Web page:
Before I ventured out last Saturday night, I agonised over my outfit more closely than I had done in years. Pants or skirt? Stylish black, or playful pink and green? (I chose black). Shoes were a lengthy trial, and by the time it came to make up my stomach was a whirlpool of nerves and hormones. You see, last Saturday night it was my 15th year school reunion.
“Can you put on Midnight Oil?” I yelled out to my husband.
“Which one?” he yelled back, ever the willing DJ. How could he even ask? Diesel and Dust of course.
As the beds were burning in the background, I was feeling a little heated myself. Amazing isn’t it – how our state of mind can manifest itself physically. I have a colleague who develops hives around report writing time and my brother seems to develop a sore back on the Monday after grand final weekend.
My reflection in the foggy mirror showed flushed cheeks, a mouth slightly open. I chewed a fingernail, and noticed that my breath was coming out in little puffs, like a tiny steam engine.
In the weekends of 1988 and 1989, this look, this feeling was more commonplace.
Anticipation, is it ever so pronounced as when we are 16 years old on a summer evening? Sometimes when a warm southerly blows I can even now transport myself back to that time, that delicious uncertainty of romance, and other, more feverish longings. To be held, to be kissed, to be loved by someone who loves you. Your first love! I pity anyone who has not felt it.
Back in the bathroom ancient feelings continued to surface. Midnight oil belted out ‘Power and the Passion’ as I remembered certain mumblings and fumblings – first declarations of love, the smell of wet wool and Brut aftershave.
Lipstick slightly askew, I pondered the state of my heart 15 years ago.
I had been ceremoniously feted at the age of 17 by the boy of my dreams, and very unceremoniously dumped by him at the age of 19.
We had broken up in a torrent of snot and tears outside Hot Gossip nightclub in Bendigo, and my heart had ached for years. In a decade, no boyfriend measured up to him. Not the poet with teeth like Stonehenge, not the lawyer with a hairy back and certainly not the Israeli with Masada like issues.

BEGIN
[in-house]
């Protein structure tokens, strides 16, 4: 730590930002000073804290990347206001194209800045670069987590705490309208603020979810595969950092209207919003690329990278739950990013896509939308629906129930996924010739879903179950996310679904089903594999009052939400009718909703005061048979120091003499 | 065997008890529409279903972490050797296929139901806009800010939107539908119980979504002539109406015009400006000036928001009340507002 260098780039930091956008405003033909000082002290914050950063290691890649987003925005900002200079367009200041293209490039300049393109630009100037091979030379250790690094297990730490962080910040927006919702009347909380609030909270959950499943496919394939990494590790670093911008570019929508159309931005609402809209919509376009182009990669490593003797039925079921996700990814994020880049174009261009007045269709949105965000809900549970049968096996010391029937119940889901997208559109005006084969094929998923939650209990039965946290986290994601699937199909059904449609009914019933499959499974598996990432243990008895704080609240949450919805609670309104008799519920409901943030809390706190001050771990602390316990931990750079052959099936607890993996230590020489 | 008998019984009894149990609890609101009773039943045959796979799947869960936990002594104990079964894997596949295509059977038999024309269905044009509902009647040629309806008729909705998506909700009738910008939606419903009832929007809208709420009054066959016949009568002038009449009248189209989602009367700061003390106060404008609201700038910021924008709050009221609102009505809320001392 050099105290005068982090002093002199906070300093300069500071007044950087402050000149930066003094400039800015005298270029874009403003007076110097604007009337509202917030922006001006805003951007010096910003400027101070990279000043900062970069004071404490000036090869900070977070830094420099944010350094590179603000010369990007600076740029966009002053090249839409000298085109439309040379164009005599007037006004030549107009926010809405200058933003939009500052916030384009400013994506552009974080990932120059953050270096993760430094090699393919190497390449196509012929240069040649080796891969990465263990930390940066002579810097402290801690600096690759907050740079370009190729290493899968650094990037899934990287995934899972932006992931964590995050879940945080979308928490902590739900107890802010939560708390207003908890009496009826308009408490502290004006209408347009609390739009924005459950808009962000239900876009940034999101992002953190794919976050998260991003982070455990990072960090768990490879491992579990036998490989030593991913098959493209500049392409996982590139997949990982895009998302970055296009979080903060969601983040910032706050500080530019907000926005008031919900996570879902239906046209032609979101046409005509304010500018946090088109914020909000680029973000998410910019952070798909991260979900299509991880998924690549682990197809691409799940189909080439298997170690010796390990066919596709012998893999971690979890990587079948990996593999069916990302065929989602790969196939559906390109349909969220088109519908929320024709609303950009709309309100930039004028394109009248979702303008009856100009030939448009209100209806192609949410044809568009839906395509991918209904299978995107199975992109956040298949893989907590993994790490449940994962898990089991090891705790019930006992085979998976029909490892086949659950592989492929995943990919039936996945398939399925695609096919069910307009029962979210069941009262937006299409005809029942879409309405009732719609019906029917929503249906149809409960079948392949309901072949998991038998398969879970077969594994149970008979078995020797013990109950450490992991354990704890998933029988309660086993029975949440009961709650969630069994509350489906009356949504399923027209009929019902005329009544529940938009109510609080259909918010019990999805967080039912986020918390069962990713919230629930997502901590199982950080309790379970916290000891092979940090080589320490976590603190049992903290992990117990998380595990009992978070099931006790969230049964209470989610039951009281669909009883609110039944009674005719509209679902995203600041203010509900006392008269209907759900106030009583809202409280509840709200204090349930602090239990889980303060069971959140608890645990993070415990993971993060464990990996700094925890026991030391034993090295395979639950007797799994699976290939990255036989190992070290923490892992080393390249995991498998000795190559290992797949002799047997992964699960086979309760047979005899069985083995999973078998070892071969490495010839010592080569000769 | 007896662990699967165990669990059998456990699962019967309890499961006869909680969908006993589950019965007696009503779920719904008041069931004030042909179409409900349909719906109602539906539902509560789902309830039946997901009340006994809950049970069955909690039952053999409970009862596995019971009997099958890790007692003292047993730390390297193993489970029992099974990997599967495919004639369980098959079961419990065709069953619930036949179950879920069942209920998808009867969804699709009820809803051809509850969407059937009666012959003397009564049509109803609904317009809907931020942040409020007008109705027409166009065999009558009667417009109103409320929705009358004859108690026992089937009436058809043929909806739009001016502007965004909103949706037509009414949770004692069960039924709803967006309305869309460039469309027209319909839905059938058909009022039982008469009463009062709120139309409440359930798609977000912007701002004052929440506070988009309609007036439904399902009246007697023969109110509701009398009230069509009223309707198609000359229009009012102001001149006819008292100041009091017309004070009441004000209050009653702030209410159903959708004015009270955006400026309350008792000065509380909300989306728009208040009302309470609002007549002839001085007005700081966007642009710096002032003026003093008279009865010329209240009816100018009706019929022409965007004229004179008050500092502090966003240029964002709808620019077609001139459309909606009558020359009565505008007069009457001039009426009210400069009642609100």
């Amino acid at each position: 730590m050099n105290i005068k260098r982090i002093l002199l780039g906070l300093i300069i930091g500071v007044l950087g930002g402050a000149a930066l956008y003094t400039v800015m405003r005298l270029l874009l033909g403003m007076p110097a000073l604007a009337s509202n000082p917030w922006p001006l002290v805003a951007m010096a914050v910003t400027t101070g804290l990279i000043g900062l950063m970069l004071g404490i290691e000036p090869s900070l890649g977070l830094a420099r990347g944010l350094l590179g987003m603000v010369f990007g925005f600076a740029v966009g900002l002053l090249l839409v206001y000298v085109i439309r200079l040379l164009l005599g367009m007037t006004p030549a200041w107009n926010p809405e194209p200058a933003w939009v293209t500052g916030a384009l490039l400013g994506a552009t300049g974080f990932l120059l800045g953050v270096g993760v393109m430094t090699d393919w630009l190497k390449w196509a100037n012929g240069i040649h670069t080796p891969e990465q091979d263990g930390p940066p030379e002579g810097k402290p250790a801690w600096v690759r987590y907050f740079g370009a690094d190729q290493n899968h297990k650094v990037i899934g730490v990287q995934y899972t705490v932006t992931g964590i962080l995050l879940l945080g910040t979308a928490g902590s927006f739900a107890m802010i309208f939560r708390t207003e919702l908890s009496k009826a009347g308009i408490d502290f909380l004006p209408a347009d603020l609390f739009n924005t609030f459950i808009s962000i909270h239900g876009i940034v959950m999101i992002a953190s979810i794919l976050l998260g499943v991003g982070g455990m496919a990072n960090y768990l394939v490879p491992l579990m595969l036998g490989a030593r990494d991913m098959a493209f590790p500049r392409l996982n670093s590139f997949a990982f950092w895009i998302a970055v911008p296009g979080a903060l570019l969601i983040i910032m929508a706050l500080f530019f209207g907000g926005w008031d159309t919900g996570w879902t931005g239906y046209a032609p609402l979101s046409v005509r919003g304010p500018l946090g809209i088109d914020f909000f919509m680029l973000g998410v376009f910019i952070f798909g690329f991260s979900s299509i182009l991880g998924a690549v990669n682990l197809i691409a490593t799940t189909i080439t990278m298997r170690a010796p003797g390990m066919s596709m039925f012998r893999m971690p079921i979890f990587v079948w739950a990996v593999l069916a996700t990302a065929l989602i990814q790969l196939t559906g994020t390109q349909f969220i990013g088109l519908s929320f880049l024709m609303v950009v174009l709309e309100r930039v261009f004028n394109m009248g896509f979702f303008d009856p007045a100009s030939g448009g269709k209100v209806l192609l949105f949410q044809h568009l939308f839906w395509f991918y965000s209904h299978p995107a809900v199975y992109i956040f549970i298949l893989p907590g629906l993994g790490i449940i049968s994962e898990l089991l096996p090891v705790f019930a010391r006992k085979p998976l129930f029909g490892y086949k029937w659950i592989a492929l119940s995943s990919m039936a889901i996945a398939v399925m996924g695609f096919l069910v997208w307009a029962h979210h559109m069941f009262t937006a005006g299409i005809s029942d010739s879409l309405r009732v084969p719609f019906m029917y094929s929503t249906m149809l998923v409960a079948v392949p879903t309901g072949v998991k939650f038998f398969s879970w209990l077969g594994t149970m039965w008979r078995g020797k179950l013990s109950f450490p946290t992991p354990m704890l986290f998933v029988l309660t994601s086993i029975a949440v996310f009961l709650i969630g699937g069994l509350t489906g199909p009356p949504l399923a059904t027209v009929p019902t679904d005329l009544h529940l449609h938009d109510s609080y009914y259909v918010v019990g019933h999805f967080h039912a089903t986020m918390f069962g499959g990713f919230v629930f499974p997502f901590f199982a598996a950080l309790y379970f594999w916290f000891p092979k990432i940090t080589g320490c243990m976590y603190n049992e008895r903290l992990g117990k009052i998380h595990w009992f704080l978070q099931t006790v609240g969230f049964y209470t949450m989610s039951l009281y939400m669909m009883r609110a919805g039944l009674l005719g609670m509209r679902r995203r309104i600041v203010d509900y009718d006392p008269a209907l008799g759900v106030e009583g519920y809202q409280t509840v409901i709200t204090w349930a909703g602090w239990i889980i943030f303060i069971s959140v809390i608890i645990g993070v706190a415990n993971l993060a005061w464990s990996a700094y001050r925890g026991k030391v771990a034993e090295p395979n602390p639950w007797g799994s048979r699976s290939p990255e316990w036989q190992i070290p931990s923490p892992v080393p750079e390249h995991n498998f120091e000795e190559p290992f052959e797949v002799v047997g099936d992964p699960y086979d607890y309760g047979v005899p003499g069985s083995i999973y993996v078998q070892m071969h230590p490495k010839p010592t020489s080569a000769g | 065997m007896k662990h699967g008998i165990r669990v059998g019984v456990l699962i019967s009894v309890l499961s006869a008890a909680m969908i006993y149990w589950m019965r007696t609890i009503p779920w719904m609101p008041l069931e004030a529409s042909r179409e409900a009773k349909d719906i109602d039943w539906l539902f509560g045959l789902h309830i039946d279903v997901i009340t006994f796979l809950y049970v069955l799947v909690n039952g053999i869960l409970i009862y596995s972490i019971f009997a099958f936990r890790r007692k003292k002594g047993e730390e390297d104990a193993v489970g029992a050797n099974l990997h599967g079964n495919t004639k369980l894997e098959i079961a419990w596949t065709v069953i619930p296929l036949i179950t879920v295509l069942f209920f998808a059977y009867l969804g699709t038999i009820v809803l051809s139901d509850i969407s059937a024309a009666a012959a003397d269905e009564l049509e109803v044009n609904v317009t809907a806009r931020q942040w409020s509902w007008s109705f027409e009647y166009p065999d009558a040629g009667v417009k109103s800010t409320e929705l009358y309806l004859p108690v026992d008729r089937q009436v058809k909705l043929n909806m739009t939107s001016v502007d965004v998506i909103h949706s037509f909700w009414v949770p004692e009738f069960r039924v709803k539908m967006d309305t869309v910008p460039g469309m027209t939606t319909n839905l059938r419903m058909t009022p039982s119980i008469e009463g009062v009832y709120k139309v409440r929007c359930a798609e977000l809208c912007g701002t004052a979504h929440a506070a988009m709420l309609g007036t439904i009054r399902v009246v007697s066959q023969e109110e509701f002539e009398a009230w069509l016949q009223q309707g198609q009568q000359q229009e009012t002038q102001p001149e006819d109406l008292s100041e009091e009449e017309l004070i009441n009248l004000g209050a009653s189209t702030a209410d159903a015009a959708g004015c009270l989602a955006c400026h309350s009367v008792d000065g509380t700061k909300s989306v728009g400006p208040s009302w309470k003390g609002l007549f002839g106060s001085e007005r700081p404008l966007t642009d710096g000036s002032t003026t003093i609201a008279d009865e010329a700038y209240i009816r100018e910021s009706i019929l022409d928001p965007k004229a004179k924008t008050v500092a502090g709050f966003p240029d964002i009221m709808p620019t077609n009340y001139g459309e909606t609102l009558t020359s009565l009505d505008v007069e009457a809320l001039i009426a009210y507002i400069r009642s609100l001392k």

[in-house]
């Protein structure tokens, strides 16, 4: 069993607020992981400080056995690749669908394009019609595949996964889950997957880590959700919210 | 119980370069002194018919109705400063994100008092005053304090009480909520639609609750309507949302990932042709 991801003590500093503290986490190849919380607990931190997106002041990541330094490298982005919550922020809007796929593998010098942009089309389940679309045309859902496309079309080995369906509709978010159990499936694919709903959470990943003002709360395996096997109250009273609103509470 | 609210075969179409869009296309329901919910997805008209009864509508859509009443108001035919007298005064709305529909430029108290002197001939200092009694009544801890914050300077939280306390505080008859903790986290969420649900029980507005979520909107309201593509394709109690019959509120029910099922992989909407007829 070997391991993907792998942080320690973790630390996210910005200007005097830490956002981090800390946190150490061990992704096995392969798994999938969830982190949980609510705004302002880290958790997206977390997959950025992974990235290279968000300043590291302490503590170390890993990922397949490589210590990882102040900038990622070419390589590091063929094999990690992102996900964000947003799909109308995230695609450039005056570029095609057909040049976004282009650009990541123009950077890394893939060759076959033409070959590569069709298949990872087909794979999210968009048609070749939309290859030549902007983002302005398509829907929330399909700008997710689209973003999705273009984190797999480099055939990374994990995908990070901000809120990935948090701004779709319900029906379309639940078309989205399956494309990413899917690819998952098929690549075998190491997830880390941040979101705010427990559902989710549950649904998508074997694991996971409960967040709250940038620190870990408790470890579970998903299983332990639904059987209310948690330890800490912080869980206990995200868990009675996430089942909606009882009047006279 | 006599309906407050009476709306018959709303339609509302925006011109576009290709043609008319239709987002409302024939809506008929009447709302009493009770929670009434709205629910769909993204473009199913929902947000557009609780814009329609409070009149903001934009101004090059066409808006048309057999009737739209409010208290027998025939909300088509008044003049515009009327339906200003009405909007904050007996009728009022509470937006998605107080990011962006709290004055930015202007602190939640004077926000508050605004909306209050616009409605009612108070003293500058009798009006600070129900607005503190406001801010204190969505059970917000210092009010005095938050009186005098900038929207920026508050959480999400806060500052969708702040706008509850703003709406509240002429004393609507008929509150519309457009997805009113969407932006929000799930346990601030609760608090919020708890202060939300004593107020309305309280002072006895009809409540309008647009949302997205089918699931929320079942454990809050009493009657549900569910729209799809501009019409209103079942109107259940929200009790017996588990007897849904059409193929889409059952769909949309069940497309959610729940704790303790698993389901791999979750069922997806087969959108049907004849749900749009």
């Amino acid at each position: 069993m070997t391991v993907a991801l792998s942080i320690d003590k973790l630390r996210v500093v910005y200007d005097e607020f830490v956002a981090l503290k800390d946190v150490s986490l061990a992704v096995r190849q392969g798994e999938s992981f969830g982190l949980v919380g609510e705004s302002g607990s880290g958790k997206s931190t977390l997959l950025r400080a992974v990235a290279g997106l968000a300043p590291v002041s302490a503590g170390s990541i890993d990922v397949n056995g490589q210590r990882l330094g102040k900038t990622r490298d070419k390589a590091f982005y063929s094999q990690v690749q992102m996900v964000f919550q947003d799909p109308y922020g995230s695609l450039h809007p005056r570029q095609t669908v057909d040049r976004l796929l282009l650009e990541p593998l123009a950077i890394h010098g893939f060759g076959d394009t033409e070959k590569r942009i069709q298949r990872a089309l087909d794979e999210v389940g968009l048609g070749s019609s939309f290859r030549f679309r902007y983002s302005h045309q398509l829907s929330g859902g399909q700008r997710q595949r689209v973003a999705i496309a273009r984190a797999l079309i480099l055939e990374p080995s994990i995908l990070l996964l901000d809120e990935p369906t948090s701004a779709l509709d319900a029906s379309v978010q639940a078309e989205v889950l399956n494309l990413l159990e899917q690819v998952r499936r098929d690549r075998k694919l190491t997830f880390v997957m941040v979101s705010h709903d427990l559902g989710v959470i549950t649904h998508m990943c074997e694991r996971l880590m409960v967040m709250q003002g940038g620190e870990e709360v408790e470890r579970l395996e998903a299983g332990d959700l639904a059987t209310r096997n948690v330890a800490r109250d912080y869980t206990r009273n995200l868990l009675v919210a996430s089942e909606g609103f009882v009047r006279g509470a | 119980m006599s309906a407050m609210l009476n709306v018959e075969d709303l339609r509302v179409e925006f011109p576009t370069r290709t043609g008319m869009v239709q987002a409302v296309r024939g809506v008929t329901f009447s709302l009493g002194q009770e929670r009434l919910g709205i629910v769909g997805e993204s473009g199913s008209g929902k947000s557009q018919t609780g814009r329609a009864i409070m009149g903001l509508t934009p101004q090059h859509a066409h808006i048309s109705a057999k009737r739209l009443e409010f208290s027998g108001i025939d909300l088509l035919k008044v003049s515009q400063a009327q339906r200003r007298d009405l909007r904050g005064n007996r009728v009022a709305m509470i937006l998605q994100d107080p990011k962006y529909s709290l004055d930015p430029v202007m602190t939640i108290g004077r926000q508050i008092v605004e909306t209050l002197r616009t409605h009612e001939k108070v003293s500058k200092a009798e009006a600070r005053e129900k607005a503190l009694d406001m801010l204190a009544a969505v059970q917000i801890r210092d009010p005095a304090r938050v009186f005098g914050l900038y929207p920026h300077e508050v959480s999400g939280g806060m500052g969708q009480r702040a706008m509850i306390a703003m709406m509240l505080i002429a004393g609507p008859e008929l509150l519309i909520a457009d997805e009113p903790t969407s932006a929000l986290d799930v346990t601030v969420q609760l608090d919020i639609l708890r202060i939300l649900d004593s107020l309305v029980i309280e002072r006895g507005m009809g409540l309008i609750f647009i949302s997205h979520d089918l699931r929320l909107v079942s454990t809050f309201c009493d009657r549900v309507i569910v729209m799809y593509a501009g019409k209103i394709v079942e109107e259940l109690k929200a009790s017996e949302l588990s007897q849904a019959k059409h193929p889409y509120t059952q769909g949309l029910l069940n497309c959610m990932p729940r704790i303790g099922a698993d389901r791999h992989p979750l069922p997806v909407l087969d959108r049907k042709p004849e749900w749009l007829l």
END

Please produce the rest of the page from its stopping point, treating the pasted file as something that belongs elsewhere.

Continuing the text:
The FIRST ONE broke my heart, shredded my ego, and yet here I was; blotching my mascara nervously and wondering if he would arrive. How would I feel when I saw his handsome light bulb shaped head? Like a punch in the gut most likely.
Heading out into the lounge room I paraded before my husband and two sons. Bernie gave me a low wolf whistle, as Alexander leapt dangerously from the couch. Before the taxi arrived we had a disco to ‘Dream world’, and Eddie took two steps for the very first time.
As it turned out, the old boy friend didn’t turn up to the reunion. But we all had a great time. We giggled about our music teacher, Mr Oboe (I’m not joking) and the spit that used to come out the end of his recorder. We laughed at our hairdos, Sweet Valley High books and pastel shirts. We were loud; we drank glasses of fruity lexia for old times, and requested Roxette from the surly D.J.
That was a week ago. I look around the mess that is my lounge room and wonder where the years have gone. My son Alexander shows me a picture he has drawn of the whole family. We are stick figures linking pointed hands. We have wild hair, crazy ears, our eyes are all over the place but we smile broadly despite our faults.
The reunion was fun. But I wouldn’t go back; I like my life now much more.